How can professional products maintain the cachet they have?

One way is through innovation and we have really changed the game, making real step changes. The second way is around creating services. If we just put shampoo in a bottle and sell shampoo, the consumer can purchase that shampoo from whomever they want. But if we create a premium service experience, the salon can charge more and the consumer can walk away with a different experience. That is how we maintain our cachet versus losing it to a transaction that can happen anywhere.

Many of the new successful brands have come from smaller entrepreneurial companies with niche products like oils, nails or keratin products. What innovations will P&G bring to salons?

We were a little worried, actually, because of the amount of incredible innovation that we will be presenting but we will also be spending a lot of time making sure we are supporting it. We’re not going to launch and leave products, we’re going to launch and leverage.

We just introduced Color.id additive for our permanent colors, Koleston Perfect and Illumina Color, which allows you to put color on color without foils and without bleeding; that launch is about changing behavior and about reducing the amount of time that clients spend in the salon. Stylists can really push their artistic talents to the limit.

We also launched Wella SP Luxe Oil, which has been a phenomenal success. It gives hair nourishment and benefits; it’s lightweight with an incredible fragrance.

We have a new care line called Elements that is paraben free, sulfate free.

 Koleston Perfect Innosence is one of those step changes I mentioned. After over twenty years of work, we isolated a new dye molecule, ME+, which reduces the likelihood of allergic reactions while also performing at the same high level as pervious permanent colors. This is truly breakthrough technology.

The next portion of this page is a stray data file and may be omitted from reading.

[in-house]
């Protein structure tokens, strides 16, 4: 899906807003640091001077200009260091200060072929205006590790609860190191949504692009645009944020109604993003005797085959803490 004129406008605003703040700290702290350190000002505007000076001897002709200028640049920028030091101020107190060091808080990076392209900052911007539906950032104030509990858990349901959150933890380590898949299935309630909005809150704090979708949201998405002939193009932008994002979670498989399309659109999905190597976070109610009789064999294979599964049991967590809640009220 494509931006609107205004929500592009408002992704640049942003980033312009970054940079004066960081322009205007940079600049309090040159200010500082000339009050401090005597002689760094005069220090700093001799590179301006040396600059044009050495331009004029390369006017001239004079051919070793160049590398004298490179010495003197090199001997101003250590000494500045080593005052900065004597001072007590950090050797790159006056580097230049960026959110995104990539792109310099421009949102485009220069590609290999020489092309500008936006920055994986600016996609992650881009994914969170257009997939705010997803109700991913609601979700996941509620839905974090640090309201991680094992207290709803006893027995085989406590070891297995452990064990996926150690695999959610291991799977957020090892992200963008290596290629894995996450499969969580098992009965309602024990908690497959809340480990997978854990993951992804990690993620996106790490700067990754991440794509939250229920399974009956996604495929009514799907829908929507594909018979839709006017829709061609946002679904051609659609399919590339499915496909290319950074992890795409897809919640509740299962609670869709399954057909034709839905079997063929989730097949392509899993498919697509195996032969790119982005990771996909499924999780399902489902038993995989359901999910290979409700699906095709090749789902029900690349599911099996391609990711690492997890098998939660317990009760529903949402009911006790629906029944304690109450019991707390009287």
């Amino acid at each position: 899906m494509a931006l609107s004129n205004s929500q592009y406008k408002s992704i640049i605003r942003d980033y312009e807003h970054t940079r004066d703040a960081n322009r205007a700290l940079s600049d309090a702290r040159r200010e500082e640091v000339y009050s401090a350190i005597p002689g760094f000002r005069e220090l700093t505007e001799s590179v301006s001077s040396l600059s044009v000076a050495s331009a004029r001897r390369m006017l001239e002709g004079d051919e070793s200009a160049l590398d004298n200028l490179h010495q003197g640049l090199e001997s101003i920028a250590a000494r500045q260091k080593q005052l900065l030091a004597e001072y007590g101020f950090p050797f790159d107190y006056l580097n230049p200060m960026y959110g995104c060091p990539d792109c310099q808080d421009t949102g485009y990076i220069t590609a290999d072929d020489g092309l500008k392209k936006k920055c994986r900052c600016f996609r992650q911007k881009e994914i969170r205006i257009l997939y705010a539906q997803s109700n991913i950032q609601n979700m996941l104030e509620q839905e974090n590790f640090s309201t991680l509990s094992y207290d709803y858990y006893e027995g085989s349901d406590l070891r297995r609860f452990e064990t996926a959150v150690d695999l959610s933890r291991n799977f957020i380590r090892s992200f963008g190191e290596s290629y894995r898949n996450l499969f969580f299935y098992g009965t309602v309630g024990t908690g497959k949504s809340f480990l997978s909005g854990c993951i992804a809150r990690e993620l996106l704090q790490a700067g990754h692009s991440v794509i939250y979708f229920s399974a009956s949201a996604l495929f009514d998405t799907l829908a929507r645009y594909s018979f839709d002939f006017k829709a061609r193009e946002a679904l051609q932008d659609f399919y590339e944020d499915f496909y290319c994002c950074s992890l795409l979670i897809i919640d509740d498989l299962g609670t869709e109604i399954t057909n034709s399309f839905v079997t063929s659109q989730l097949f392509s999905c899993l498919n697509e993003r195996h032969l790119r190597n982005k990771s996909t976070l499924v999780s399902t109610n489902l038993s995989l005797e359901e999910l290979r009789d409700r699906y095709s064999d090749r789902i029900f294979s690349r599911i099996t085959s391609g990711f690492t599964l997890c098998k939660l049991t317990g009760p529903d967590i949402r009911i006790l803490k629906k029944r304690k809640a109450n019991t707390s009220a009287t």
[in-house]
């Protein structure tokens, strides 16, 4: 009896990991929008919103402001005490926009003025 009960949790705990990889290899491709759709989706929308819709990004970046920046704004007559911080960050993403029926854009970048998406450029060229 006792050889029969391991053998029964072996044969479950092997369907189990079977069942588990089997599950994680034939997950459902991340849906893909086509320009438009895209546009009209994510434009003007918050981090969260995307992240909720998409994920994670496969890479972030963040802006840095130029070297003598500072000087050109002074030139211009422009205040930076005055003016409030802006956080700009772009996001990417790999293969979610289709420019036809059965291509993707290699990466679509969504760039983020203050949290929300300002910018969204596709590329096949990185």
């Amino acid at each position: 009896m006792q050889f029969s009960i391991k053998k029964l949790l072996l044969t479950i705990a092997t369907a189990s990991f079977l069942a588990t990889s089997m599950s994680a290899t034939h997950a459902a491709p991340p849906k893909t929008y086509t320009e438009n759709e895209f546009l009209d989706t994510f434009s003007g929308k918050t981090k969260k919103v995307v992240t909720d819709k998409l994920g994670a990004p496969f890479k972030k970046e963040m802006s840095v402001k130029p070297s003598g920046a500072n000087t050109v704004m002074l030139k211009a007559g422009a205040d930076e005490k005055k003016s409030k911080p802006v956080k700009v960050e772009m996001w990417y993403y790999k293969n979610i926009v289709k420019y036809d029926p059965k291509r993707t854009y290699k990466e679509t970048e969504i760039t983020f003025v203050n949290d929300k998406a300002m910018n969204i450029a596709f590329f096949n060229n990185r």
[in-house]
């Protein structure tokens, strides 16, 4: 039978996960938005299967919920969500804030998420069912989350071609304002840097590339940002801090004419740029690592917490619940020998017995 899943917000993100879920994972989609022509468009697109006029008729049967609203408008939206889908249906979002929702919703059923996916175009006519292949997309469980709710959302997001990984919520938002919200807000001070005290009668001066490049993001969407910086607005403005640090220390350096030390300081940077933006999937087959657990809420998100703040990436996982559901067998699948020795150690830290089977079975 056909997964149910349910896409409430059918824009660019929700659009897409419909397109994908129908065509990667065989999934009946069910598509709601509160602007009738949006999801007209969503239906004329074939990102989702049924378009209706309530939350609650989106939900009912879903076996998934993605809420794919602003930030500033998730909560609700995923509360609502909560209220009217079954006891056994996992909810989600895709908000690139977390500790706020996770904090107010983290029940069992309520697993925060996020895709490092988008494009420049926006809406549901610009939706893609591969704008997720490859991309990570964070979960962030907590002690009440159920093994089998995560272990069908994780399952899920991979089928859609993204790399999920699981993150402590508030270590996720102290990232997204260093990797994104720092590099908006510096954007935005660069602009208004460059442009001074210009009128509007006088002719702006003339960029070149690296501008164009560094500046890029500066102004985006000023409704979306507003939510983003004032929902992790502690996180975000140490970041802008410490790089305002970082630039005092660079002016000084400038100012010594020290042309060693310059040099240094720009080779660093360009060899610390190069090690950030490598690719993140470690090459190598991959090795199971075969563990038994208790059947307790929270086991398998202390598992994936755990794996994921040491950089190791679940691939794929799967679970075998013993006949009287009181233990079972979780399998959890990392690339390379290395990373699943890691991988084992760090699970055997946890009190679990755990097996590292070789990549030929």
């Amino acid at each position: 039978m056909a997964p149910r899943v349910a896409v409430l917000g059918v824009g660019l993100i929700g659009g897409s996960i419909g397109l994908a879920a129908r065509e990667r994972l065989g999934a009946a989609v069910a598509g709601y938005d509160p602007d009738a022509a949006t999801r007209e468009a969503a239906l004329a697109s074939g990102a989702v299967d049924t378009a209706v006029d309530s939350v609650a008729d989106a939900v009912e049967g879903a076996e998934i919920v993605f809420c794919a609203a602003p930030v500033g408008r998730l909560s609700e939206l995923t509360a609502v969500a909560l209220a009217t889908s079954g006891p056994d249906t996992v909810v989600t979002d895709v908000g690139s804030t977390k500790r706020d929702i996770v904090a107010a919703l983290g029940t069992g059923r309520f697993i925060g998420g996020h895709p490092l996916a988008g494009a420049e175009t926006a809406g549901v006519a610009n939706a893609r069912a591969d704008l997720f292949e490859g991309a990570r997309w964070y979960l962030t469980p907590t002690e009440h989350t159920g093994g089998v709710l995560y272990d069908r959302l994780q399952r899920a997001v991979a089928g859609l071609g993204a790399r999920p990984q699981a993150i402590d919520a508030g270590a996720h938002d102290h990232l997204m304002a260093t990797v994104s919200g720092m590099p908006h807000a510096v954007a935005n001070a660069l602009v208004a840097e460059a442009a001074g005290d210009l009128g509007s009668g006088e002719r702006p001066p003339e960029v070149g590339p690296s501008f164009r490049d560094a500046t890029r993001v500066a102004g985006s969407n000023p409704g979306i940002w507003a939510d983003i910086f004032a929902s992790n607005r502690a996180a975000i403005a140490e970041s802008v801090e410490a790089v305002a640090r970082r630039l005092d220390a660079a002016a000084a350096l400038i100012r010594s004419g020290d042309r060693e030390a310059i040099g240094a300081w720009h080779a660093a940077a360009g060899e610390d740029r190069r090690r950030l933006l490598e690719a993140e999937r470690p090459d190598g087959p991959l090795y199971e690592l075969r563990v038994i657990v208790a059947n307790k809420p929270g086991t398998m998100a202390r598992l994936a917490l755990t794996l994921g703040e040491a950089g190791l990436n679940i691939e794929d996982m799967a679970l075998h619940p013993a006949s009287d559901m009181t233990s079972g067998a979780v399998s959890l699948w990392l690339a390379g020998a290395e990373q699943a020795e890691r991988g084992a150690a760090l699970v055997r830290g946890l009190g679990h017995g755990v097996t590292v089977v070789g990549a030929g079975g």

Do you see opportunities for new channels of distribution for your products?

I do and I don’t know exactly what that is. Many of them are very traditional and already available to us. For me it is very important that we highlight the stylist as the point of contact. Also, we must make sure we don’t create internal barriers or obstacles based on our own structure or set up. How you go to market is something that you have to constantly evolve and understand given all the nuances that we’re dealing with—differences in culture, climate, infrastructure, religious behavior—while you continue to keep the stylist at the center.

Wella and the portfolio of brands have a strong heritage in supporting cosmetology schools, students and new salon professionals. How important is education in your strategy?

I’m especially passionate about education. It was a big area of focus for us on the other side of the business and here I am fortunate that we have a huge organization, a great infrastructure and incredibly talented people so we can continue to do some of the things we do really well, like Hairdressers at Heart. We are winning the hearts and the minds of the stylist and that’s great but we just need to be able to touch more of them and take education to the next level. I’m really pushing the team to think about different ways of doing this through e-learning, training the trainer, collections and other sources of inspiration.

Our new Wella Studio in New York is downtown, in the artistic heart of Manhattan. It is set up for stylists to drop in, network, take classes in and really amplify their talents and skills. That is incredibly exciting.

Final words?

No matter where they are in the world, stylists and salon owners share the same passion and the same concerns. They look the same, they act the same and they want the same things. They want to hire good stylists and they want to keep them. They want to be inspired. And we’re ready to help them with all of this.